Pitch masterfully synthesizes the findings of his prodigious research into a tight, gripping narrative that adds important new insights to our national story.
©2008 Anthony S. Pitch (P)2011 Ernest W. Fleischer
"No reader will come away unmoved, even at this distance, by anguish about the event. The author elicits our feelings for even the plotters in captivity and on the scaffold. A real page-turner about real history." (Publishers Weekly)
"Pitch has come up with the best title of the year, taken from Tad Lincoln's piteous cries upon learning of his father's assassination by John Wilkes Booth. This is an intense, vivid and moving portrayal of a family (and a country) brutally deprived of its leader." (Chicago Tribune)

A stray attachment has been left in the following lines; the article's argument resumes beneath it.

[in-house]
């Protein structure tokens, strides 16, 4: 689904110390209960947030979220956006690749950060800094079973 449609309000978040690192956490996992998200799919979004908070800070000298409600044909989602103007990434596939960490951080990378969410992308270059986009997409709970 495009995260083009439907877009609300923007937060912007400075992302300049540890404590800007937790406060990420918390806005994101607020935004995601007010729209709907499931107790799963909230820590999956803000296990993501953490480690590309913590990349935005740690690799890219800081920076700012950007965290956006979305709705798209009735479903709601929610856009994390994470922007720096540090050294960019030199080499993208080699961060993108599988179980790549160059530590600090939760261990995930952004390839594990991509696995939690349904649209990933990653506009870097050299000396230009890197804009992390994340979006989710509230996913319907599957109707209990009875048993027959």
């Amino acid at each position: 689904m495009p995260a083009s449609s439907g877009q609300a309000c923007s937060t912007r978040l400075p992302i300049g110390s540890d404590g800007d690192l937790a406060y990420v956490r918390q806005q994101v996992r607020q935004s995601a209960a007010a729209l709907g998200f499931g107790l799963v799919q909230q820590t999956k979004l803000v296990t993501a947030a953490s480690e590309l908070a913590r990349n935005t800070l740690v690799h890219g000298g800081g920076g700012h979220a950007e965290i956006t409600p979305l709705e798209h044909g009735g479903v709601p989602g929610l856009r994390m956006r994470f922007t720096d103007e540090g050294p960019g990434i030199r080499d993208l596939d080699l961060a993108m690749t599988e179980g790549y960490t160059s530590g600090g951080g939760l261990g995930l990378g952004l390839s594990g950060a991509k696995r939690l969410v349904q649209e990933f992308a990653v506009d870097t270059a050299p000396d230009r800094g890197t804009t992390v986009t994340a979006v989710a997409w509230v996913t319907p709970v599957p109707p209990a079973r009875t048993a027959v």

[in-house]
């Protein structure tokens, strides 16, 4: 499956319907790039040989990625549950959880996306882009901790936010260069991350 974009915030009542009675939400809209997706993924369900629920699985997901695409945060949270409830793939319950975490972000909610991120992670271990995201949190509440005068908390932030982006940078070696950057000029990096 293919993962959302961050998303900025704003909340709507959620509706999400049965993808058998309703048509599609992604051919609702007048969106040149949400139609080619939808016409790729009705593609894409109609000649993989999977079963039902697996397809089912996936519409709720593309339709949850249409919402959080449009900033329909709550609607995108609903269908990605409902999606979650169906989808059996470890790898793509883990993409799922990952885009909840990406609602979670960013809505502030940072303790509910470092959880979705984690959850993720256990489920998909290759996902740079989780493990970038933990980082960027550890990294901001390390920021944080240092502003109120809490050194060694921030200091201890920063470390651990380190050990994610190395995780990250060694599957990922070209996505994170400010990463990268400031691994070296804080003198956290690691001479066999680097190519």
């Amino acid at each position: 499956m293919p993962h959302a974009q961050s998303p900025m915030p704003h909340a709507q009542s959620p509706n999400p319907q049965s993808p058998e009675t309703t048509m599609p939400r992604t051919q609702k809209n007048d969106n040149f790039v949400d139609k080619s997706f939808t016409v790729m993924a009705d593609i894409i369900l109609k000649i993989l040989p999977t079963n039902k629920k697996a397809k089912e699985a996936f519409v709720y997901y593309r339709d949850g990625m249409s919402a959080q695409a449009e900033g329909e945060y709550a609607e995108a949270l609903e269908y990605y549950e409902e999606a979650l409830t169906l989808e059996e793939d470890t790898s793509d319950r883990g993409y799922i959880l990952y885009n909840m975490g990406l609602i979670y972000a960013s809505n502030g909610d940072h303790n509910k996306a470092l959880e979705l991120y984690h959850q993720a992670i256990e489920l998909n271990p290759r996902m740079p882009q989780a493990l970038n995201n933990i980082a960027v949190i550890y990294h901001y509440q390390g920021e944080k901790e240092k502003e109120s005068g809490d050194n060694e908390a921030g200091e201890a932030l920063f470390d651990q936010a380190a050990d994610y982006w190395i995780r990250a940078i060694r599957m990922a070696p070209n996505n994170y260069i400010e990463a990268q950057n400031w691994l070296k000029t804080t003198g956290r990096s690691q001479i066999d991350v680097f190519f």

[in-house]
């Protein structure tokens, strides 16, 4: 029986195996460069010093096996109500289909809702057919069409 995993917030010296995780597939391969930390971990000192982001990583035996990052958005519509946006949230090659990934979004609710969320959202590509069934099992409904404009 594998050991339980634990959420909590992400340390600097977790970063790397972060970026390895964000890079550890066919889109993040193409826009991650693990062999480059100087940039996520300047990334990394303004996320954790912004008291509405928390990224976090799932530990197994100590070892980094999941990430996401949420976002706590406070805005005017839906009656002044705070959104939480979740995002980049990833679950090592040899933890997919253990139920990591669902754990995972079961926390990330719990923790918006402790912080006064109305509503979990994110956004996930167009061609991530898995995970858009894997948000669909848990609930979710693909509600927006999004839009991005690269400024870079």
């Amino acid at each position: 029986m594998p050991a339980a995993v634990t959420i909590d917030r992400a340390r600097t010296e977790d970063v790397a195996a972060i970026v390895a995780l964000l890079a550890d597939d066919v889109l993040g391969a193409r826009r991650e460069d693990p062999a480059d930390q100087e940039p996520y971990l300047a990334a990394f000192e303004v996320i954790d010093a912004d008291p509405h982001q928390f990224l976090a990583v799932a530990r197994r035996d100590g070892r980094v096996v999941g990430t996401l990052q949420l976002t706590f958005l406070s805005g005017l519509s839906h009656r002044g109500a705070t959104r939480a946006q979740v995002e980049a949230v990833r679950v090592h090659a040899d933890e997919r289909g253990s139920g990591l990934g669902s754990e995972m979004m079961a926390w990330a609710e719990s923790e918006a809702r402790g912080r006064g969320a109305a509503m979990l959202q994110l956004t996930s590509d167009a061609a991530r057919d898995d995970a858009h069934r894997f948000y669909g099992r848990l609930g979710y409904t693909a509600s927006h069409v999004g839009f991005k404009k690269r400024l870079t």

"The next best thing to being there is reading Anthony Pitch's They Have Killed Papa Dead!': The Road to Ford’s Theatre, Abraham Lincoln’s Murder, and the Rage for Vengeance. He writes about the desperate efforts to protect the president, who was always in danger, plus the devastating grief and cruel injustice that came after Lincoln’s death." (Christian Science Monitor)
A wonderful book about the Lincoln assassination - meticulously researched, beautifully written, compellingly read by Milton Bagby. Its canvas is wide: the assassination itself is about the midpoint of the book (a bit like Shakespeare's "Julius Caesar"); the rest of the book recounts, in a sometimes electrifying narrative, the efforts of investigators to piece the story together, arrest the conspirators, track down John Wilkes Booth, and put the conspirators on trial.